Q&A with Cynthia Clampitt, Author of Destination Heartland

Cynthia Clampitt, author of Destination Heartland: A Guide to Discovering the Midwest’s Remarkable Past, answers questions on her historical influences, discoveries, and reader takeaways from her book.

Q: Why did you decide to write this book?

The reason was twofold – I wanted to guide readers to the wonderful places in the Midwest where they could learn about and interact with the region’s fabulous history, and I want people to visit these places so we don’t lose them. There is so much here in the Midwest that is wonderful and remarkable, and I don’t want it to vanish.

Q: Who were your biggest influences?

I wouldn’t say that there were influences in the sense most writers speak of it—who helped shape my style—but that doesn’t mean there weren’t influences. As I note in the book’s dedication, it was my dad who taught me to explore and my mom who taught me to always take notes. But other than that, I’d say my enthusiasm was fueled by a combination of the great historians who recorded the history and those who created ways of experiencing it, from visionaries to docents to reenactors.

Q: What is the most interesting discovery you made while researching and writing your book?

Cynthia Clampitt is a food historian and travel writer. She is the author of Midwest Maize: How Corn Shaped the U.S. Heartland and Waltzing Australia.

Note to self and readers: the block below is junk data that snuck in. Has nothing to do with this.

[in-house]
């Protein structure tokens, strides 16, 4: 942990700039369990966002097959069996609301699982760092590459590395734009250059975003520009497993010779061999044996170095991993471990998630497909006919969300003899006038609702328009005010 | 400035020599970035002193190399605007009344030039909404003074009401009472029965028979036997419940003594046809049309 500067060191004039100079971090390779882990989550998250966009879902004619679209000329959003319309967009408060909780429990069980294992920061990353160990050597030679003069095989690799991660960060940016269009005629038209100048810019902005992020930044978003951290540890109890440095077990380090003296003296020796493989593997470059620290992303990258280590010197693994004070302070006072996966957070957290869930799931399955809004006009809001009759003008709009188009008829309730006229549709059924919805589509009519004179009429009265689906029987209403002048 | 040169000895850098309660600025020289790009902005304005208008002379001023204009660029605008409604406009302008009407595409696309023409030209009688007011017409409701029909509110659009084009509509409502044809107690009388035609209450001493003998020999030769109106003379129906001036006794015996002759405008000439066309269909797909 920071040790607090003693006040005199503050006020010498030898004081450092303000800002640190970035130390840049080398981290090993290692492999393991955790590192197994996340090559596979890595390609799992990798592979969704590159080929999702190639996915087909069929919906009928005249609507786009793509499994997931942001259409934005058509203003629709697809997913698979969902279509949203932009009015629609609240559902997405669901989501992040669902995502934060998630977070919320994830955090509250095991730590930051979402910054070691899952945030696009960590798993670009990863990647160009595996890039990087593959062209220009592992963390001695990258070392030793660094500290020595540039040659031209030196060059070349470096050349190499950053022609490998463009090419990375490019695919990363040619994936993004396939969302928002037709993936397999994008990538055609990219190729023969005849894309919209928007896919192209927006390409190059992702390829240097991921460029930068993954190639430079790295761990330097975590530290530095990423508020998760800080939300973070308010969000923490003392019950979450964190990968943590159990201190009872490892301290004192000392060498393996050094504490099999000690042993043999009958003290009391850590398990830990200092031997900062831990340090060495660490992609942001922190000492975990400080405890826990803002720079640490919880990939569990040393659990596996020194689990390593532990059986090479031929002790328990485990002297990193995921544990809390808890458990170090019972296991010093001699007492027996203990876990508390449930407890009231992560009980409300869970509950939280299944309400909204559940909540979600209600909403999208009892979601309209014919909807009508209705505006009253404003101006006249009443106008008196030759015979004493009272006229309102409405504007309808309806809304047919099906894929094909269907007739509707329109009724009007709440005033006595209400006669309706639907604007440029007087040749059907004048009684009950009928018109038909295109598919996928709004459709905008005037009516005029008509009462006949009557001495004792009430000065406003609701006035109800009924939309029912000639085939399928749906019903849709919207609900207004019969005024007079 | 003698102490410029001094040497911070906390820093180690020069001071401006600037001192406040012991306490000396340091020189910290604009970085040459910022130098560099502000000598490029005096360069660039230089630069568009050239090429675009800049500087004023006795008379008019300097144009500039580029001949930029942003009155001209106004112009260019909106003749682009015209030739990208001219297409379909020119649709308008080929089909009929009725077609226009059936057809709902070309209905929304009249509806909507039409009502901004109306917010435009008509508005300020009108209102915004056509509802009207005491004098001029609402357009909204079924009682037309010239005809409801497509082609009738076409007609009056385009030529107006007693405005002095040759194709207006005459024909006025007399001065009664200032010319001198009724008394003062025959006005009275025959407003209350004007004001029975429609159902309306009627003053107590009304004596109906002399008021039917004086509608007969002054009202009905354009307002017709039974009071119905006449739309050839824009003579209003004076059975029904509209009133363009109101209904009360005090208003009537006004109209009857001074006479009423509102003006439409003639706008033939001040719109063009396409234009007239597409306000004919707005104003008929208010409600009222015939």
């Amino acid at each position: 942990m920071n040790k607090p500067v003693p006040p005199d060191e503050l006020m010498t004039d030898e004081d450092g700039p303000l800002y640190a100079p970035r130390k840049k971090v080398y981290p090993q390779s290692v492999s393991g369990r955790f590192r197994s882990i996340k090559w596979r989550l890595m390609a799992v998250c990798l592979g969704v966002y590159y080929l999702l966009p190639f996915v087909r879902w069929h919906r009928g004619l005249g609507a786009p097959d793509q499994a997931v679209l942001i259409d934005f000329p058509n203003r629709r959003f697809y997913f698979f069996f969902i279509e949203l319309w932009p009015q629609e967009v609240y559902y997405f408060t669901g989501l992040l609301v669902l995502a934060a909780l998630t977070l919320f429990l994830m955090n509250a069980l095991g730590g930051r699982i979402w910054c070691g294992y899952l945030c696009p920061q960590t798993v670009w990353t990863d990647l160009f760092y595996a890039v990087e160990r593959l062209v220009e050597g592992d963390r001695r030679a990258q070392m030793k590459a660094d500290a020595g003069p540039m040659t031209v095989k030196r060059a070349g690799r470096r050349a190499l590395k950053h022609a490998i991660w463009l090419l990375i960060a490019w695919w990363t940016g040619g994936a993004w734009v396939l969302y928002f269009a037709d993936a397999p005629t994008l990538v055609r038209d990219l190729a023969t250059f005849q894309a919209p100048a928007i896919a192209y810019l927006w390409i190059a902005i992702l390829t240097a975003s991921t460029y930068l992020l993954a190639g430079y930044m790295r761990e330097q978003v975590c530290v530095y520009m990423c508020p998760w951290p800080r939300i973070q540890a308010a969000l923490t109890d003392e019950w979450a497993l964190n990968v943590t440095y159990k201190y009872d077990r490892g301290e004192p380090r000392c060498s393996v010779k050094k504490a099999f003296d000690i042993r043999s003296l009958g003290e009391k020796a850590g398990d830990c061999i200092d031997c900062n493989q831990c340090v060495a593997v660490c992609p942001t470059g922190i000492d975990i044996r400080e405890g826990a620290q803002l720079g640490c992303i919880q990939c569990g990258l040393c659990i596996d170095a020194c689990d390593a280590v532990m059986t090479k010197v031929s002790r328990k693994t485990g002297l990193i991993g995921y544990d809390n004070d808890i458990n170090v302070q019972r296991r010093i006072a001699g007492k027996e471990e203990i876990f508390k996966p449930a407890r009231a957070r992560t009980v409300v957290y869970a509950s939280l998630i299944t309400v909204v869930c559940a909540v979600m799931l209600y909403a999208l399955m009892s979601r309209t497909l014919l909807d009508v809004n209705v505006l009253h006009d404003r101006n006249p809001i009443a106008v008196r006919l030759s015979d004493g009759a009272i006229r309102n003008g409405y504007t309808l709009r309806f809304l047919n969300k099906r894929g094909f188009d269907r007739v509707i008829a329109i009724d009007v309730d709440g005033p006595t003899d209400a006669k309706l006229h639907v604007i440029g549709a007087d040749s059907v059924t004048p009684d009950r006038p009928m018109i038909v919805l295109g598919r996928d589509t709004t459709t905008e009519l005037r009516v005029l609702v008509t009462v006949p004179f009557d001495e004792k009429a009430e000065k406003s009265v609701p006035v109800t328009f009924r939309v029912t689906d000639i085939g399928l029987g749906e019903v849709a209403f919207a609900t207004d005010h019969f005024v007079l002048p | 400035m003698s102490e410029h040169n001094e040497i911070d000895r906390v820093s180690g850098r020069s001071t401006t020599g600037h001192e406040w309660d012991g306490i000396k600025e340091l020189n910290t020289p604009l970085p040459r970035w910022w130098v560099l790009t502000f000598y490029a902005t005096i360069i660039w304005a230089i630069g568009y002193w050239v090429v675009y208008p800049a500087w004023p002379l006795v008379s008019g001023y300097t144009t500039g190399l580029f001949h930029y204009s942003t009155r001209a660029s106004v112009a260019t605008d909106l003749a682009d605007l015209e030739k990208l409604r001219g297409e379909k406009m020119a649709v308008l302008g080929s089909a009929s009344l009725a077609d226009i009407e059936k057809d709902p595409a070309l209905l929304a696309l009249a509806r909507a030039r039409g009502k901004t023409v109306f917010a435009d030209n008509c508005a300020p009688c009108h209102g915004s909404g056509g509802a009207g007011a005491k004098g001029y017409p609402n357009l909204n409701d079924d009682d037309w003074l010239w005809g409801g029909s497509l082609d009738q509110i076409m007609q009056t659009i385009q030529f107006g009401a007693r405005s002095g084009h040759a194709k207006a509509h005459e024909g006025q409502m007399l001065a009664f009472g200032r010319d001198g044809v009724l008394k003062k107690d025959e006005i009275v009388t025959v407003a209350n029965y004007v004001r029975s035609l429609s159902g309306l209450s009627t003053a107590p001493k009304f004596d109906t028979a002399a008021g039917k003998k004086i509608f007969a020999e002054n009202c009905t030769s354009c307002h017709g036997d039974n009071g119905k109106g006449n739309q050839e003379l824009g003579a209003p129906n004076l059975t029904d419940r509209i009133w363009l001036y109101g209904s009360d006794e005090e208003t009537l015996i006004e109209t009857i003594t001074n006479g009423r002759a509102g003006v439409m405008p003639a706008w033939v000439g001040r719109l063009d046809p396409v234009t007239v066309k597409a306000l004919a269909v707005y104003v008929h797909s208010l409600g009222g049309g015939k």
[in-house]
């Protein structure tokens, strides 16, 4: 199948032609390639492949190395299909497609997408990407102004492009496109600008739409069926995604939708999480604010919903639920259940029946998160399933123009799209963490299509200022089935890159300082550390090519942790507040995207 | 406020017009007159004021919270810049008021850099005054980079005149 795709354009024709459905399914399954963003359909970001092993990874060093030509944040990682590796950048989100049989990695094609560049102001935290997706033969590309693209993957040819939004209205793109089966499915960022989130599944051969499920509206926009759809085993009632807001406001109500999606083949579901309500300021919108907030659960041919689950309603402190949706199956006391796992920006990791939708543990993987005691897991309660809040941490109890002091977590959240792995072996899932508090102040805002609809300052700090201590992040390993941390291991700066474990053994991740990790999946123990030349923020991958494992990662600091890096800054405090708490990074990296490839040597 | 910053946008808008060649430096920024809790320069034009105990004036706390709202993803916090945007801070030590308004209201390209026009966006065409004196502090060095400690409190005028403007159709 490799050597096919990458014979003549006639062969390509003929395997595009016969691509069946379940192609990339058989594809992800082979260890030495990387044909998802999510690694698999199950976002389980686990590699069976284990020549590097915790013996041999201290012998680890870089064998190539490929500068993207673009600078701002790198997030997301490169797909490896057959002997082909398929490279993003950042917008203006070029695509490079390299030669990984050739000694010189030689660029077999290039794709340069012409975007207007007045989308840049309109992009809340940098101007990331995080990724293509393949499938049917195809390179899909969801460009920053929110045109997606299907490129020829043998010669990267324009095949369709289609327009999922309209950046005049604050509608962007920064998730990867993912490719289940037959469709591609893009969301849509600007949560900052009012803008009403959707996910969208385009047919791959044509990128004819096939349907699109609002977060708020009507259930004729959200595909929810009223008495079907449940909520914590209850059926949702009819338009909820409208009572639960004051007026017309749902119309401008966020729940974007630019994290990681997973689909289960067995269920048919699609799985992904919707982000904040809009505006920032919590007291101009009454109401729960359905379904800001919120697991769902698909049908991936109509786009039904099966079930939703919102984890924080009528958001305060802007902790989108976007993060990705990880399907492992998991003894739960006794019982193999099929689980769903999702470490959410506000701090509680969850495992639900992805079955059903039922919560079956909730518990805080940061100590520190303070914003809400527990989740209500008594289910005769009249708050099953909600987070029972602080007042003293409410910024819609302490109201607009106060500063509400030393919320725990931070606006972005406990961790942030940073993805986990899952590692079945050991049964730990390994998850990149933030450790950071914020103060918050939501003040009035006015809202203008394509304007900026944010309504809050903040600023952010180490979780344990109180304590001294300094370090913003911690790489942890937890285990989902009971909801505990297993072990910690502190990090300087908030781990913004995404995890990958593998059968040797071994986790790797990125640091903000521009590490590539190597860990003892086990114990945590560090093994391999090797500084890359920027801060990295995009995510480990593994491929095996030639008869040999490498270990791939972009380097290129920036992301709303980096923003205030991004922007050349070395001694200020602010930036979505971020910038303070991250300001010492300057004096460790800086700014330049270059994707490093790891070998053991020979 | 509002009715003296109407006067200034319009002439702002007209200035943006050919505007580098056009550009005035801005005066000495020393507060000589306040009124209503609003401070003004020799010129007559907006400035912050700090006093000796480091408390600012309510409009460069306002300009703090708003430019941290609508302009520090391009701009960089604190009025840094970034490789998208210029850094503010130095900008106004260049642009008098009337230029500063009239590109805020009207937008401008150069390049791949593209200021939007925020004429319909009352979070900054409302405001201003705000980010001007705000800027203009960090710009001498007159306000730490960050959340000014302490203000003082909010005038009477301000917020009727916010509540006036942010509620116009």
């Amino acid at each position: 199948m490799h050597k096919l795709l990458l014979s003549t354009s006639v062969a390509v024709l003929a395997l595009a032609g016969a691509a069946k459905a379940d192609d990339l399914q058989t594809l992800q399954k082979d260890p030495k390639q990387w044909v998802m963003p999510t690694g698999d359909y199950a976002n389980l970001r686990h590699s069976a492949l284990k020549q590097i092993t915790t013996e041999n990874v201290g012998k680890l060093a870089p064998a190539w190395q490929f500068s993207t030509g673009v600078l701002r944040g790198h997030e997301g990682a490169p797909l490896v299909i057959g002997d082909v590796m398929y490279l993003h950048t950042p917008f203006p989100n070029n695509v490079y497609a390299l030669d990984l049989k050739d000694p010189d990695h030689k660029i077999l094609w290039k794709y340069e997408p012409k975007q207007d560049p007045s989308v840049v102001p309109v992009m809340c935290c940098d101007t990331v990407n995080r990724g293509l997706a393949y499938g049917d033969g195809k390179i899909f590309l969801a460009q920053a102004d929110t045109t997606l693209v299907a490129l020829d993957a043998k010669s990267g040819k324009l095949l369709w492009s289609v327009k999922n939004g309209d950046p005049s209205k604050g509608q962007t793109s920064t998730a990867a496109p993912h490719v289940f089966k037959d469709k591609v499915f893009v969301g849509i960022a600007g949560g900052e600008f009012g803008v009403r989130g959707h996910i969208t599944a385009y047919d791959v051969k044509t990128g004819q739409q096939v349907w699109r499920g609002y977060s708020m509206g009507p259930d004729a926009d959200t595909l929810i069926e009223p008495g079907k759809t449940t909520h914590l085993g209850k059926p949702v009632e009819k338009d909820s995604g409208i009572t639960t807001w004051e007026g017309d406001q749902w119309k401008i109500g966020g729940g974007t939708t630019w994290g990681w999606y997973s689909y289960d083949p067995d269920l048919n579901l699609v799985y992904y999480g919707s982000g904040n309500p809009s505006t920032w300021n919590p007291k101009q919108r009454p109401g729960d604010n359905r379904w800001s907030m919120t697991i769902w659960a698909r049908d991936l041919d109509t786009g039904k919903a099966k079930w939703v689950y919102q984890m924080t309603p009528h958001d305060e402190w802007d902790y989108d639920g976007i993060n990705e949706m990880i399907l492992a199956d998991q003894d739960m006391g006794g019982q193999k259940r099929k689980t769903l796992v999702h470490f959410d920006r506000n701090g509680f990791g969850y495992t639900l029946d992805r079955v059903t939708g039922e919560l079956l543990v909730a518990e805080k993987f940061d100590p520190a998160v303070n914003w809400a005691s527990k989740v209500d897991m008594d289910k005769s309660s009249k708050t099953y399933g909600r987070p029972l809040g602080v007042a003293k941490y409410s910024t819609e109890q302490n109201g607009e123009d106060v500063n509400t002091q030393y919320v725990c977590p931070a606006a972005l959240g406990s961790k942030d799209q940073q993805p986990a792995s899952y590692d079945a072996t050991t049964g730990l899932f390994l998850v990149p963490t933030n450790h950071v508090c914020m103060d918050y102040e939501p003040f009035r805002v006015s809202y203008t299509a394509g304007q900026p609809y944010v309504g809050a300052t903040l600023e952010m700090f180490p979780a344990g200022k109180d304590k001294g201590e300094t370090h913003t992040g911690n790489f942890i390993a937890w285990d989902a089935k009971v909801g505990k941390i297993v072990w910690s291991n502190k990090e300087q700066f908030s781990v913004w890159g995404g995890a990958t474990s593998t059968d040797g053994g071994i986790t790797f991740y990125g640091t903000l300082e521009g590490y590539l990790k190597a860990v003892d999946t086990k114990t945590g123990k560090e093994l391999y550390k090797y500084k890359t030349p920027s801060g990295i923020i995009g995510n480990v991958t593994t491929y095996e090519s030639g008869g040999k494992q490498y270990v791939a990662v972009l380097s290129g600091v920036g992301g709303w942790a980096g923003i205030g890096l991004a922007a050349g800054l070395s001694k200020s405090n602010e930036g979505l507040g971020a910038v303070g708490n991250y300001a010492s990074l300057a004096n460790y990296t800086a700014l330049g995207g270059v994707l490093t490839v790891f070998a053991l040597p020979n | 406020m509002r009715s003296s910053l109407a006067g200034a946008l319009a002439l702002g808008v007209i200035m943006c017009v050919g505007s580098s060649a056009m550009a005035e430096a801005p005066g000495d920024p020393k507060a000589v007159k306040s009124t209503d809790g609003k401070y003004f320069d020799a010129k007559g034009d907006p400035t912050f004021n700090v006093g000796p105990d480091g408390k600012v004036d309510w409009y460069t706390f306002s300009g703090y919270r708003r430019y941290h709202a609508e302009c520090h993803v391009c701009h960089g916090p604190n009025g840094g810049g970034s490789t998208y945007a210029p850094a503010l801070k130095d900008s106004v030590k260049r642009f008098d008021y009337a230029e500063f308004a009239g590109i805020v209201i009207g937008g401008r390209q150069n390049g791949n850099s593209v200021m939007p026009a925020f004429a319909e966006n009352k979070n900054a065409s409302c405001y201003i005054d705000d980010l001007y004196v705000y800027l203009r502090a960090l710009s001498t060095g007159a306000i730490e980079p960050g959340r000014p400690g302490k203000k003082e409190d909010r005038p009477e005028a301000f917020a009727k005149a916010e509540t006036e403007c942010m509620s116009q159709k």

I’d say that the greatest discovery was that there is even more fabulous information and delightful places to visit than I had imagined when I started. Everywhere I went, there were new insights and new things to see and learn, and everyone I met had some new recommendation. I could easily have doubled the size of the book, if that had been allowed, and still not covered it all. (Hoping I’ll be permitted a sequel.)

Q: What myths do you hope your book will dispel or what do you hope your book will help readers unlearn?

I want readers to unlearn the idea that the Midwest is somehow boring and irrelevant. The region is vital and its history is filled with classic American icons and ideas.

Q: What is the most important idea you hope readers will take away from your book?

Almost anywhere you go, there is something that will be interesting and possibly remarkable. And in some places, there is a LOT that is remarkable.

Q: What do you like to read/watch/or listen to for fun?

I like to read American history, world history, food history, science history, the classics, books about places I want to visit or have visited, and pretty much anything that uses language beautifully and shares big ideas. Also a big fan of C.S. Lewis.

About Charrice Jones

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